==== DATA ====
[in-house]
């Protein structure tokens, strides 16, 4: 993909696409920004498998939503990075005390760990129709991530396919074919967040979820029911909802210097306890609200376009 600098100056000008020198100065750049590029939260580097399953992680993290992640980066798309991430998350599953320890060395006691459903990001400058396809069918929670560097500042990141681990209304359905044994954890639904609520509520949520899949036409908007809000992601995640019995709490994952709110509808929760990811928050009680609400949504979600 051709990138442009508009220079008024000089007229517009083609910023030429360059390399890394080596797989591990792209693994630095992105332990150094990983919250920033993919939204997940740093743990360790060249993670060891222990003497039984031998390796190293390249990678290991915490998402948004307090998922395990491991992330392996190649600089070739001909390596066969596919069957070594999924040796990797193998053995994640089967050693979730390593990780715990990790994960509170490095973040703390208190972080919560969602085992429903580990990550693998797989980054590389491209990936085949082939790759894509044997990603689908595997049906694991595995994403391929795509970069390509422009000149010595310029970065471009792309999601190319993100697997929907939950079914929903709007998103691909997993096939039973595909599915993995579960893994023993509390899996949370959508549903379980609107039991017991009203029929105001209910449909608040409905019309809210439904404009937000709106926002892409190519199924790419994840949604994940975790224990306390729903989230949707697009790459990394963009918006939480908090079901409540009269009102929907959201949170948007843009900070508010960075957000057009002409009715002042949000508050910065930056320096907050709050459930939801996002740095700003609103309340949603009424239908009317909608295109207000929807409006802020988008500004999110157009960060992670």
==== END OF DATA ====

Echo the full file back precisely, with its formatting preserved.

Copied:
[in-house]
């Protein structure tokens, strides 16, 4: 993909696409920004498998939503990075005390760990129709991530396919074919967040979820029911909802210097306890609200376009 600098100056000008020198100065750049590029939260580097399953992680993290992640980066798309991430998350599953320890060395006691459903990001400058396809069918929670560097500042990141681990209304359905044994954890639904609520509520949520899949036409908007809000992601995640019995709490994952709110509808929760990811928050009680609400949504979600 051709990138442009508009220079008024000089007229517009083609910023030429360059390399890394080596797989591990792209693994630095992105332990150094990983919250920033993919939204997940740093743990360790060249993670060891222990003497039984031998390796190293390249990678290991915490998402948004307090998922395990491991992330392996190649600089070739001909390596066969596919069957070594999924040796990797193998053995994640089967050693979730390593990780715990990790994960509170490095973040703390208190972080919560969602085992429903580990990550693998797989980054590389491209990936085949082939790759894509044997990603689908595997049906694991595995994403391929795509970069390509422009000149010595310029970065471009792309999601190319993100697997929907939950079914929903709007998103691909997993096939039973595909599915993995579960893994023993509390899996949370959508549903379980609107039991017991009203029929105001209910449909608040409905019309809210439904404009937000709106926002892409190519199924790419994840949604994940975790224990306390729903989230949707697009790459990394963009918006939480908090079901409540009269009102929907959201949170948007843009900070508010960075957000057009002409009715002042949000508050910065930056320096907050709050459930939801996002740095700003609103309340949603009424239908009317909608295109207000929807409006802020988008500004999110157009960060992670």